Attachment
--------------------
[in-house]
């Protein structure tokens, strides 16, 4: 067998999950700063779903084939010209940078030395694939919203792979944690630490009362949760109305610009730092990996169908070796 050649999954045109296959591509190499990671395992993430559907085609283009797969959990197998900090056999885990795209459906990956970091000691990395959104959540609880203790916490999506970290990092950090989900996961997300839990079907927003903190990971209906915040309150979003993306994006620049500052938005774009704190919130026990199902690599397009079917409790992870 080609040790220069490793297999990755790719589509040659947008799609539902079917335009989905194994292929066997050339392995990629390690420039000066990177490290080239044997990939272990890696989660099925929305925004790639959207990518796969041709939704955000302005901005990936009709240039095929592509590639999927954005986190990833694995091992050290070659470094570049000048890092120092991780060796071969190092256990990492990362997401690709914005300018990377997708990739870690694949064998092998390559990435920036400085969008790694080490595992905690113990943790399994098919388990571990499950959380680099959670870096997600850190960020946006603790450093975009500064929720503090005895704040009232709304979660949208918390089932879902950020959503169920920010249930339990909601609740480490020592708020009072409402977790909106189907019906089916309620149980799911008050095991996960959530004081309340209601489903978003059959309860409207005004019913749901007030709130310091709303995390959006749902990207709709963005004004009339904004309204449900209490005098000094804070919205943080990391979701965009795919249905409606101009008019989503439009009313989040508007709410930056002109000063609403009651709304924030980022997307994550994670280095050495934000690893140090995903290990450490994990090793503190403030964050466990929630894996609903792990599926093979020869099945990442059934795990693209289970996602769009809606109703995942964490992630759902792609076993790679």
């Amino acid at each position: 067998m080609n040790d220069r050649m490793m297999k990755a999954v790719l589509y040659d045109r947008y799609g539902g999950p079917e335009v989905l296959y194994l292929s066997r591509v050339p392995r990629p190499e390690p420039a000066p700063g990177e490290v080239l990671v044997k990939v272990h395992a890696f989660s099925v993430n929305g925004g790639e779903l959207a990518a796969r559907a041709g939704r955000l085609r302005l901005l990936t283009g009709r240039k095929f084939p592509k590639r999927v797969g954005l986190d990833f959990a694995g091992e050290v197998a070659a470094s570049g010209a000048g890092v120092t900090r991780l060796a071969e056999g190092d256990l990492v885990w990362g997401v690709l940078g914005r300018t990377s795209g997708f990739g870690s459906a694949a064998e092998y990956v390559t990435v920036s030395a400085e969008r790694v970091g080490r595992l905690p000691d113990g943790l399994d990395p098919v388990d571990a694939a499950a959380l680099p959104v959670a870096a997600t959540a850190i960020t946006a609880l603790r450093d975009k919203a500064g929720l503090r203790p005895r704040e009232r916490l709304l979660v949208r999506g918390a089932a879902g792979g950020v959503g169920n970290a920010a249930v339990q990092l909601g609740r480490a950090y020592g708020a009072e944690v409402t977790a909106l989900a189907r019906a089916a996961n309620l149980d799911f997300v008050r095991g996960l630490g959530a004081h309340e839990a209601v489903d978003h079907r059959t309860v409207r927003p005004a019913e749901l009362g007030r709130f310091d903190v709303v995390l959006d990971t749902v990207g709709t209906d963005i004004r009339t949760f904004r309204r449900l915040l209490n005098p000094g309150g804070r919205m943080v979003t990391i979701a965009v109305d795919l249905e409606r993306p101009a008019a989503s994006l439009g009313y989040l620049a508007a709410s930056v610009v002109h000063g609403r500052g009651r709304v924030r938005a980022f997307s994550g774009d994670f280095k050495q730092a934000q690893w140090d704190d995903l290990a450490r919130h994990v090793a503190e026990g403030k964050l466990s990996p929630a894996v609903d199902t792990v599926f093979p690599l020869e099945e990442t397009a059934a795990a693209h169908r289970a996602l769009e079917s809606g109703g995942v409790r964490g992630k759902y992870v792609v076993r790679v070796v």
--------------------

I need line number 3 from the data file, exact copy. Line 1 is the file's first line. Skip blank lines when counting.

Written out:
């Amino acid at each position: 067998m080609n040790d220069r050649m490793m297999k990755a999954v790719l589509y040659d045109r947008y799609g539902g999950p079917e335009v989905l296959y194994l292929s066997r591509v050339p392995r990629p190499e390690p420039a000066p700063g990177e490290v080239l990671v044997k990939v272990h395992a890696f989660s099925v993430n929305g925004g790639e779903l959207a990518a796969r559907a041709g939704r955000l085609r302005l901005l990936t283009g009709r240039k095929f084939p592509k590639r999927v797969g954005l986190d990833f959990a694995g091992e050290v197998a070659a470094s570049g010209a000048g890092v120092t900090r991780l060796a071969e056999g190092d256990l990492v885990w990362g997401v690709l940078g914005r300018t990377s795209g997708f990739g870690s459906a694949a064998e092998y990956v390559t990435v920036s030395a400085e969008r790694v970091g080490r595992l905690p000691d113990g943790l399994d990395p098919v388990d571990a694939a499950a959380l680099p959104v959670a870096a997600t959540a850190i960020t946006a609880l603790r450093d975009k919203a500064g929720l503090r203790p005895r704040e009232r916490l709304l979660v949208r999506g918390a089932a879902g792979g950020v959503g169920n970290a920010a249930v339990q990092l909601g609740r480490a950090y020592g708020a009072e944690v409402t977790a909106l989900a189907r019906a089916a996961n309620l149980d799911f997300v008050r095991g996960l630490g959530a004081h309340e839990a209601v489903d978003h079907r059959t309860v409207r927003p005004a019913e749901l009362g007030r709130f310091d903190v709303v995390l959006d990971t749902v990207g709709t209906d963005i004004r009339t949760f904004r309204r449900l915040l209490n005098p000094g309150g804070r919205m943080v979003t990391i979701a965009v109305d795919l249905e409606r993306p101009a008019a989503s994006l439009g009313y989040l620049a508007a709410s930056v610009v002109h000063g609403r500052g009651r709304v924030r938005a980022f997307s994550g774009d994670f280095k050495q730092a934000q690893w140090d704190d995903l290990a450490r919130h994990v090793a503190e026990g403030k964050l466990s990996p929630a894996v609903d199902t792990v599926f093979p690599l020869e099945e990442t397009a059934a795990a693209h169908r289970a996602l769009e079917s809606g109703g995942v409790r964490g992630k759902y992870v792609v076993r790679v070796v």